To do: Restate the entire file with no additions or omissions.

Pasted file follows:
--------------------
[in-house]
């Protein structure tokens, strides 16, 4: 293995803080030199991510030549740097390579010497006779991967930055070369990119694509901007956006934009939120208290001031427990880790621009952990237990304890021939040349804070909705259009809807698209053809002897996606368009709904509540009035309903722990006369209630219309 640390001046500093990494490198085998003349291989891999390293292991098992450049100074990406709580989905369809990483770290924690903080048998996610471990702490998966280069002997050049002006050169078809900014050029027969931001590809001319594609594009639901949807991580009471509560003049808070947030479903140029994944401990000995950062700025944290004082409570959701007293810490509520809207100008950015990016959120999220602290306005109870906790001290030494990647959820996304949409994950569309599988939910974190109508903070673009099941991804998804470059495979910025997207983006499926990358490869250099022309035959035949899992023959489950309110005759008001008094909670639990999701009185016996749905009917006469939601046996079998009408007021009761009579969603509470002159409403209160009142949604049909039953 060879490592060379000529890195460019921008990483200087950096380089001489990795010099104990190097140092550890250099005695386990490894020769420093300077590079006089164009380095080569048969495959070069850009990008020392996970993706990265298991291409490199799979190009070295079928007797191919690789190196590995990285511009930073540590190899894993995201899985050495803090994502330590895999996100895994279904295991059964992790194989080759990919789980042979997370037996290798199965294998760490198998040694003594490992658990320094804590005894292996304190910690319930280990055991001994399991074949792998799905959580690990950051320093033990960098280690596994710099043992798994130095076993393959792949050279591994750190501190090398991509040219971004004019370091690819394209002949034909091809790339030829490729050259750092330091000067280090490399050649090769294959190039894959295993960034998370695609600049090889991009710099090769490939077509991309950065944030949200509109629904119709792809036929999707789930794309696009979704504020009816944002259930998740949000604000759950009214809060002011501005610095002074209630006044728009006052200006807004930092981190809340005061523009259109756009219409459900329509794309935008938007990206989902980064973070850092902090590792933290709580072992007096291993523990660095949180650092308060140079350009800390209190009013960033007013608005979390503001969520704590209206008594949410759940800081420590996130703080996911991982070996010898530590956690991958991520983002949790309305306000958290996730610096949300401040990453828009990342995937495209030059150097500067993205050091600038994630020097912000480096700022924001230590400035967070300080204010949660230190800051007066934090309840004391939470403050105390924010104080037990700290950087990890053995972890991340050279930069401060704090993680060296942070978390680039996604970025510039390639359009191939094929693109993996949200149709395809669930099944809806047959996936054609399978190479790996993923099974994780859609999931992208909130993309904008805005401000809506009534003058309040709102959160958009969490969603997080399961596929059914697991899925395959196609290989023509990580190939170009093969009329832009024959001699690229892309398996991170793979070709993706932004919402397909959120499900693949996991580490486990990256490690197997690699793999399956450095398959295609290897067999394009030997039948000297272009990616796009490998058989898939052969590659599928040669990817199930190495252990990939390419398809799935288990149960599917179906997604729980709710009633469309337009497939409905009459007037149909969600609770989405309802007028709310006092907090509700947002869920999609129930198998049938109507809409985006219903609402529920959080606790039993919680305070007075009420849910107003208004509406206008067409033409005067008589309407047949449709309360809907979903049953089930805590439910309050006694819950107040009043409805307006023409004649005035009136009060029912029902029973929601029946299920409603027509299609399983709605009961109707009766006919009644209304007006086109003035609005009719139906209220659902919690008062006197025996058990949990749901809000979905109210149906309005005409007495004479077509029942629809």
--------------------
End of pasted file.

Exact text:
[in-house]
């Protein structure tokens, strides 16, 4: 293995803080030199991510030549740097390579010497006779991967930055070369990119694509901007956006934009939120208290001031427990880790621009952990237990304890021939040349804070909705259009809807698209053809002897996606368009709904509540009035309903722990006369209630219309 640390001046500093990494490198085998003349291989891999390293292991098992450049100074990406709580989905369809990483770290924690903080048998996610471990702490998966280069002997050049002006050169078809900014050029027969931001590809001319594609594009639901949807991580009471509560003049808070947030479903140029994944401990000995950062700025944290004082409570959701007293810490509520809207100008950015990016959120999220602290306005109870906790001290030494990647959820996304949409994950569309599988939910974190109508903070673009099941991804998804470059495979910025997207983006499926990358490869250099022309035959035949899992023959489950309110005759008001008094909670639990999701009185016996749905009917006469939601046996079998009408007021009761009579969603509470002159409403209160009142949604049909039953 060879490592060379000529890195460019921008990483200087950096380089001489990795010099104990190097140092550890250099005695386990490894020769420093300077590079006089164009380095080569048969495959070069850009990008020392996970993706990265298991291409490199799979190009070295079928007797191919690789190196590995990285511009930073540590190899894993995201899985050495803090994502330590895999996100895994279904295991059964992790194989080759990919789980042979997370037996290798199965294998760490198998040694003594490992658990320094804590005894292996304190910690319930280990055991001994399991074949792998799905959580690990950051320093033990960098280690596994710099043992798994130095076993393959792949050279591994750190501190090398991509040219971004004019370091690819394209002949034909091809790339030829490729050259750092330091000067280090490399050649090769294959190039894959295993960034998370695609600049090889991009710099090769490939077509991309950065944030949200509109629904119709792809036929999707789930794309696009979704504020009816944002259930998740949000604000759950009214809060002011501005610095002074209630006044728009006052200006807004930092981190809340005061523009259109756009219409459900329509794309935008938007990206989902980064973070850092902090590792933290709580072992007096291993523990660095949180650092308060140079350009800390209190009013960033007013608005979390503001969520704590209206008594949410759940800081420590996130703080996911991982070996010898530590956690991958991520983002949790309305306000958290996730610096949300401040990453828009990342995937495209030059150097500067993205050091600038994630020097912000480096700022924001230590400035967070300080204010949660230190800051007066934090309840004391939470403050105390924010104080037990700290950087990890053995972890991340050279930069401060704090993680060296942070978390680039996604970025510039390639359009191939094929693109993996949200149709395809669930099944809806047959996936054609399978190479790996993923099974994780859609999931992208909130993309904008805005401000809506009534003058309040709102959160958009969490969603997080399961596929059914697991899925395959196609290989023509990580190939170009093969009329832009024959001699690229892309398996991170793979070709993706932004919402397909959120499900693949996991580490486990990256490690197997690699793999399956450095398959295609290897067999394009030997039948000297272009990616796009490998058989898939052969590659599928040669990817199930190495252990990939390419398809799935288990149960599917179906997604729980709710009633469309337009497939409905009459007037149909969600609770989405309802007028709310006092907090509700947002869920999609129930198998049938109507809409985006219903609402529920959080606790039993919680305070007075009420849910107003208004509406206008067409033409005067008589309407047949449709309360809907979903049953089930805590439910309050006694819950107040009043409805307006023409004649005035009136009060029912029902029973929601029946299920409603027509299609399983709605009961109707009766006919009644209304007006086109003035609005009719139906209220659902919690008062006197025996058990949990749901809000979905109210149906309005005409007495004479077509029942629809």